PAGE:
Beyond Castle Bremer's walls
Inside the Baghdad "bubble", Americans stay optimistic. They should get out more
Two ex-Gurkhas working for a private military corporation stand guard at the entrance to the former Republican Palace in Baghdad, the headquarters and inner sanctuary of Paul Bremer, the US administrator in Iraq. Beyond them, in a cool, marbled hall that inhabitants call "the rotunda", men in T-shirts and jeans with fetish-black sidearms strapped to pumped-up thighs mingle with US military guards. More ex-Gurkhas in blue boiler suits and baseball caps stand guard at the security door leading to Bremer's office. It flashes gaudily if your pass is good.
Bremer's palace stands in "the green zone", an island of barriers and patrols, blast-proof concrete walls, searchlights and tanks. Those outside call it "the bubble". Some call it "Castle Bremer". It has a cinema, a petrol station for the vast unarmoured 4x4s that are never allowed to leave the zone, and a shuttle bus service that takes you between the different palaces, offices and hotels if you have the right pass. Its residents, some of whom seldom leave the zone, have a canteen, church, hospital, swimming pool and watered lawns. Men and women jog. US troops patrol.
Castle Bremer is a brimming repository of optimism in the face of the noise, bustle and danger beyond. Outside is a place of devastating bombs, murder, nightly gunfire and dozens of carjackings each day.
Baghdad is a short drive from the Sunni triangle and its festering and lethal guerrilla campaign against US forces, but bad news doesn't penetrate the bubble, with its special invigorating air. When you come to pay a visit, you feel you are bringing something dirty on your shoes.
I feel this when I meet Bremer's spokesman, Charles Heatley, a young Foreign Office official, much admired by his contemporaries ("funky", a risk-taker and a gifted Arabist), seconded to Bremer's Coalition Provisional Authority. One of the first officials into the country in the smouldering aftermath of war, he knows a lot about Iraq and the Arab world. But he sticks to the bubble's infuriating optimism. The official line is that Iraqi resistance to the US-led occupation is the work of "dead-enders", "thugs" and "criminal elements" who have nothing to gain from an improved Iraq. Crucially, the argument continues, their actions have no resonance with a wider population.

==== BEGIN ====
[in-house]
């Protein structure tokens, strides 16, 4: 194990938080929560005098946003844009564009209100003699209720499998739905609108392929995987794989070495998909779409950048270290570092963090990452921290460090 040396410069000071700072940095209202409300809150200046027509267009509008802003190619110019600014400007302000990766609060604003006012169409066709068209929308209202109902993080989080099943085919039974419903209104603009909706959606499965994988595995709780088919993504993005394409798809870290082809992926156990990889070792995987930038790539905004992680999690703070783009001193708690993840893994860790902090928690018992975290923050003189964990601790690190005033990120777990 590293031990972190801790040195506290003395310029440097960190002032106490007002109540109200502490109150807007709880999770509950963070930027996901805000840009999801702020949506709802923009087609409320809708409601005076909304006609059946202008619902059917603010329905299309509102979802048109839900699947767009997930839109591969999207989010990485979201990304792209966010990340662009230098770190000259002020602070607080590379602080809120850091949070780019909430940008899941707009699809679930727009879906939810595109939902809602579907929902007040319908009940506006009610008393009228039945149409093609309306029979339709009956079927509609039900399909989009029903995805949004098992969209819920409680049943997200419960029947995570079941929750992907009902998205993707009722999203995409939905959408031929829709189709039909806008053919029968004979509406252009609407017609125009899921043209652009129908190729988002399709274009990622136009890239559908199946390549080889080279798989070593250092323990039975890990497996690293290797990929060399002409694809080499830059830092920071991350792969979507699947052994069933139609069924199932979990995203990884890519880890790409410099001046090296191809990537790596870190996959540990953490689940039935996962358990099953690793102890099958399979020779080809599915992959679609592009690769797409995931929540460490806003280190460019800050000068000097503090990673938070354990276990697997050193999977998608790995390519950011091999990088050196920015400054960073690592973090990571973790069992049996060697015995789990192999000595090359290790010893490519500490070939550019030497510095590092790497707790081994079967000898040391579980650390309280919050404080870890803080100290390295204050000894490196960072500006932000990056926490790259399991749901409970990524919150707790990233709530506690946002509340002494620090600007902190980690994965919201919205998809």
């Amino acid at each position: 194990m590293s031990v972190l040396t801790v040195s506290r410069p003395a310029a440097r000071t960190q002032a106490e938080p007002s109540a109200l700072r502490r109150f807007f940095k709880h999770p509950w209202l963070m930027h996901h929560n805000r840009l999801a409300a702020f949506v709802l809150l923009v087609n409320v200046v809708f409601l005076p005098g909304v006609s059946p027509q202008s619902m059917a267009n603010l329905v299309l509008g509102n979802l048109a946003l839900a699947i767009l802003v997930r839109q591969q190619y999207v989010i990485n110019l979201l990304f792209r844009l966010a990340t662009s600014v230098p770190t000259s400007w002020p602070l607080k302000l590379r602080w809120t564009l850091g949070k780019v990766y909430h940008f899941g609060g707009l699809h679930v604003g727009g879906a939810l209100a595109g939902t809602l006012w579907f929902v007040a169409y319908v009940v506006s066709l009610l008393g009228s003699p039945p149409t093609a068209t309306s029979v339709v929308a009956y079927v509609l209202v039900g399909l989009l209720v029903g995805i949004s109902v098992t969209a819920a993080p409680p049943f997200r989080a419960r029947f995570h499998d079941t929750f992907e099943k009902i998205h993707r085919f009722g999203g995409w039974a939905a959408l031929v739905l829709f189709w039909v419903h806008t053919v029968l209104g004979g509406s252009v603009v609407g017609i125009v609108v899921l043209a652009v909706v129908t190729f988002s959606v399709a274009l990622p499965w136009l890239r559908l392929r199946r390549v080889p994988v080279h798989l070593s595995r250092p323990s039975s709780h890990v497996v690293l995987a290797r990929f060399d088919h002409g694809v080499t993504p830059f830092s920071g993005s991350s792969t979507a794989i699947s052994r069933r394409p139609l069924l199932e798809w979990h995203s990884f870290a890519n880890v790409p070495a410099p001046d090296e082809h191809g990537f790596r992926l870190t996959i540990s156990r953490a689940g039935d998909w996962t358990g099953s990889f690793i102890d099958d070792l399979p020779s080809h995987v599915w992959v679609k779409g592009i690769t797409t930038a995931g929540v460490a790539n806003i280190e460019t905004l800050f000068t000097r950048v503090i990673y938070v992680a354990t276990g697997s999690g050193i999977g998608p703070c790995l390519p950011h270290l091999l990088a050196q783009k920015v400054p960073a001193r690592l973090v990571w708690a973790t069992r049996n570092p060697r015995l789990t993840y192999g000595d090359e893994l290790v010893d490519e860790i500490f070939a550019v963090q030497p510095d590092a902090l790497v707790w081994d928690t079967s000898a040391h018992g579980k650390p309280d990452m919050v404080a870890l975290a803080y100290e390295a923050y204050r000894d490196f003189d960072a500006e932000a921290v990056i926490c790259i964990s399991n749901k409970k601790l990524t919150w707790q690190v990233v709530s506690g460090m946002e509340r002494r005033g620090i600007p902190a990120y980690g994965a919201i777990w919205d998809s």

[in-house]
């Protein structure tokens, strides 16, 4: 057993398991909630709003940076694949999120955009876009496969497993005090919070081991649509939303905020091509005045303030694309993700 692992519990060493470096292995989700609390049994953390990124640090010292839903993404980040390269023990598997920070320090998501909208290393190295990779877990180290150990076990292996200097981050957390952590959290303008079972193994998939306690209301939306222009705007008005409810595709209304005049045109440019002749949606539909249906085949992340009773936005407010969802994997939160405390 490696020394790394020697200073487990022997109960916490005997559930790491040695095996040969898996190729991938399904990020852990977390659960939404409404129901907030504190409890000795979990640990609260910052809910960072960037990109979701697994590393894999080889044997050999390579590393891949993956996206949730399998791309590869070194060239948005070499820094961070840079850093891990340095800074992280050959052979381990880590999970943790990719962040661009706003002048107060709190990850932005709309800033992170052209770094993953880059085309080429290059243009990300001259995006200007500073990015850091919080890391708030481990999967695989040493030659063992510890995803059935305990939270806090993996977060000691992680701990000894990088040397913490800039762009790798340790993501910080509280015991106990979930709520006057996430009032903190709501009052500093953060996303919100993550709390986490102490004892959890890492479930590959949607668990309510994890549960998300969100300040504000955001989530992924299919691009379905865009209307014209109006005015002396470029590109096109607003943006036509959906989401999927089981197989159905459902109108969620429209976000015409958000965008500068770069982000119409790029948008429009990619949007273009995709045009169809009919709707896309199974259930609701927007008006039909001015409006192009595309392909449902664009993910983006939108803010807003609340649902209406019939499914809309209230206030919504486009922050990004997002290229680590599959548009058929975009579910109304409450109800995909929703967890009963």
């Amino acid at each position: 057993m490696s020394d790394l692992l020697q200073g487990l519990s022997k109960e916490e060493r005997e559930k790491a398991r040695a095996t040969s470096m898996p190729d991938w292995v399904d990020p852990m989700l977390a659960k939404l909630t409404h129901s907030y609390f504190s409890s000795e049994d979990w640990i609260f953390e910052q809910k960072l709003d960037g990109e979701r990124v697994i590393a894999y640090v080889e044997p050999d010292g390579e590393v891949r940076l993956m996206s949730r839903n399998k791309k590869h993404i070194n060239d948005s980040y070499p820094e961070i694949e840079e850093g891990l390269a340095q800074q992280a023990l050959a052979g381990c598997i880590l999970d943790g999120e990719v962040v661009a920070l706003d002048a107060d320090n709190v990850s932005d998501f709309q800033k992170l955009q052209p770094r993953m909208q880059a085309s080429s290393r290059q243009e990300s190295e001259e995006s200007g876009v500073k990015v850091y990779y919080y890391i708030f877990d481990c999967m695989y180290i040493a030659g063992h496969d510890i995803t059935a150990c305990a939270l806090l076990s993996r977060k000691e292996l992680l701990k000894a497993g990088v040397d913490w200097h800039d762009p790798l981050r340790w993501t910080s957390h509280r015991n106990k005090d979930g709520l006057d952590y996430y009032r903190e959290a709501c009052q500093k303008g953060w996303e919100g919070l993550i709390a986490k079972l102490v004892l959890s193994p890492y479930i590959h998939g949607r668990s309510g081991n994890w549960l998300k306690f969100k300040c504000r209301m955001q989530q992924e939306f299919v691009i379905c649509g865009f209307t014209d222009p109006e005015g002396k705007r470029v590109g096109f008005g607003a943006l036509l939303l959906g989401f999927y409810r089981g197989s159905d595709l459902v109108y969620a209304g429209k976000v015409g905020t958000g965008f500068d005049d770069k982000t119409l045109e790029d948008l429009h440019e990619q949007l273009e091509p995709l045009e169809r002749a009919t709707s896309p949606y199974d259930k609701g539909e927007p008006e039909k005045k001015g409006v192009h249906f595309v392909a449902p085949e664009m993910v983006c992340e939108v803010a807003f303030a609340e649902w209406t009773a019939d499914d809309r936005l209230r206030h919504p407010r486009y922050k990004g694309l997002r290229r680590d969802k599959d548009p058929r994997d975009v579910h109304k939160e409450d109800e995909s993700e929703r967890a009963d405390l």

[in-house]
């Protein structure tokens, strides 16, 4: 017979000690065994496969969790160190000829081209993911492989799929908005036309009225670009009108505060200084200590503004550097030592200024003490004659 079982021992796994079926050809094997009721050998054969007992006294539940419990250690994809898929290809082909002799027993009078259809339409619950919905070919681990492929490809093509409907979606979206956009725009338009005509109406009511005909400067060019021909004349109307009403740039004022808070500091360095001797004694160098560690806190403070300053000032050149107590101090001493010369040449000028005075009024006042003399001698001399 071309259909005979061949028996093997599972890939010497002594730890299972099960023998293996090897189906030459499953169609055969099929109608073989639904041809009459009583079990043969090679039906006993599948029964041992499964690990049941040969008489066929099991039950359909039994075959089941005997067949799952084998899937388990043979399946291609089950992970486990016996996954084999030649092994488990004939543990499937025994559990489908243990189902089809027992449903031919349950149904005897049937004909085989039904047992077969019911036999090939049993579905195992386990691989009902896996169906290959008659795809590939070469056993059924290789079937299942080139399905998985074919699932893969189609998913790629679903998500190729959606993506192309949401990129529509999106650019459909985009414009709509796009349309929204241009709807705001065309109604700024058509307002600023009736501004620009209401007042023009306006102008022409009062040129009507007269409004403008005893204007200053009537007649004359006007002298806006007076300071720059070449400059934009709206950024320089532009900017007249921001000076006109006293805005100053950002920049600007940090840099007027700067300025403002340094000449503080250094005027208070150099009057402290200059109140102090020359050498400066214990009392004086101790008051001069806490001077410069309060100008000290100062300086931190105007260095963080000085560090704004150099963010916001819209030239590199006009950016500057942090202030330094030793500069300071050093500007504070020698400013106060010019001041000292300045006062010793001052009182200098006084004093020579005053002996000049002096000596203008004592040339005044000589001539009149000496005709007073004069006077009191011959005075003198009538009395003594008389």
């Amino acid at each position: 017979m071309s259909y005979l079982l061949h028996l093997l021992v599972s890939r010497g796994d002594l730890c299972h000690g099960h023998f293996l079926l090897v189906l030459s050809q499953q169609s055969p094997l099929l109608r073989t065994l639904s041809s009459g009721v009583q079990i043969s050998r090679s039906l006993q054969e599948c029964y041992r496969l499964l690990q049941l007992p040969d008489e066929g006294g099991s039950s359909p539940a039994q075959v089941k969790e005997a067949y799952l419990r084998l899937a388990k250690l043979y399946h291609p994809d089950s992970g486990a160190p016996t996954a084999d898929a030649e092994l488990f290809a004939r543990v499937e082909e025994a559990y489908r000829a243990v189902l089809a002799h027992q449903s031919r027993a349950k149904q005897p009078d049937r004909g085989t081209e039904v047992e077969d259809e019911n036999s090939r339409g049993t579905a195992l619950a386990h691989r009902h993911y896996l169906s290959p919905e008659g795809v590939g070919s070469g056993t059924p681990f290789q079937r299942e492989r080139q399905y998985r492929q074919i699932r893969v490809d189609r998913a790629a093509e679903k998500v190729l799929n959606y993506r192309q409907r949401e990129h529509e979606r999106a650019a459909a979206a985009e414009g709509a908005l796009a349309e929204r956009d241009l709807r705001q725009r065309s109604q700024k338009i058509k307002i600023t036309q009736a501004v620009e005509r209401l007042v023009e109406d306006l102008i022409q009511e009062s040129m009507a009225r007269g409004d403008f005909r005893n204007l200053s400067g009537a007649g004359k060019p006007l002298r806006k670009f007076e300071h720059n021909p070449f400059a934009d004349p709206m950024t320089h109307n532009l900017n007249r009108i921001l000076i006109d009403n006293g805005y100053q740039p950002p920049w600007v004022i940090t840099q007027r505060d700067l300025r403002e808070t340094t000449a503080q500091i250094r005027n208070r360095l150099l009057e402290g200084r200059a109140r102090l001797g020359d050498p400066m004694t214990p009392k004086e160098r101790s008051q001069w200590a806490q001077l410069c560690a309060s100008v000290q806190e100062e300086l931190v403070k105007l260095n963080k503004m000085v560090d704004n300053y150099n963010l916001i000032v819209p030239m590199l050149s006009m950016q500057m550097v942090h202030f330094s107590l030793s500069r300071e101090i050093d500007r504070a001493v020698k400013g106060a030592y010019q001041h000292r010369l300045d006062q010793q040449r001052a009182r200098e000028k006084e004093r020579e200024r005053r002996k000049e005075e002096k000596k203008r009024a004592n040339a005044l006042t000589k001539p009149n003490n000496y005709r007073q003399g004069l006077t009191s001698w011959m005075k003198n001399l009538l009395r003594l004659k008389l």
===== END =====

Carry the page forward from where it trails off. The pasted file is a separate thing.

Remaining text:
Though Iraqis are glad Saddam has gone, Castle Bremer has got it wrong. Even for those who, like my driver, are making good money from foreigners, the resistance resonates. When we see US troops, his view is forcefully expressed: "Fuck the Americans." My friend Wael, a computer engineer, explains it in more measured language. He describes a deep suspicion of US and British intentions that, despite some improvements in the quality of life since the fall of Saddam Hussein, will not go away. He fears that the invasion's ultimate end will be an assault upon Islam, and that its function, in any case, was to secure the further safety of Israel. I hear this again and again from Iraqis, educated and uneducated, sometimes told as Wael tells it, sometimes spun with conspiracy theories, thick with anti-Semitism.
There is another area of dissonance - about the nature of the democratic project in Iraq. It is summed up by the comments of the visiting US secretary of state, Colin Powell, speaking at a press conference with Bremer by his side. Powell speaks the language of the bubble, chiding the media for reporting only bad news. The "good news" we should be reporting is, for example, the setting up of parent-teacher associations,with $500 for each participating Iraqi school. This, he says, is the beginning of "grass-roots democracy".
He is not talking to Iraqis but to the suburbs of the United States, the suburbs that are sending their young men and women to die or be wounded in Iraq. Against a rising death toll, it hints at the normalisation of Iraq in America's image: a hymn to American optimism, for surely, if they have PTAs, then the rest will follow.
Except you won't see soccer moms soon in Najaf or Karbala or Fallujah or Tikrit. You won't see any moms at all engaged in grass-roots democracy in a country where, outside Baghdad, women's rights are severely circumscribed.
Powell's words delineate where Castle Bremer is most distanced from reality: in the conviction that it won't take much or very long to turn Iraq into a newly minted democratic state.
But when Iraqis speak of "Iraq", they are talking about communities of self-interest. The Iraq they describe is an Iraq where negotiations of influence are conducted through families and tribes as well as through competing religious leaders, and where the nascent parties are as much about associations of personal interest as ideas. It is an Iraq where leaders, even at the most local level, are still preoccu-pied with accumulating and using, not distributing, power.
When I ask Iraqis how they would vote in elections, they tell me they will vote the way they are told to by their sheikh or their mosque. For many Iraqis of the Shia majority, the American ideal of political governance is wholly alien to their belief that they are moving towards an Islamic state of grace where a hidden leader will finally be revealed to them.
The American ideal is equally alien to the Sunni minority, who believe that the exercise of power by Saddam was their guarantor of the imperfect and brutal unity which protected their rights.
And depressingly - as inhabitants of the bubble should take note - the only thing that most Iraqis can agree on is that they do not trust or like you very much.
Peter Beaumont is foreign affairs editor of the Observer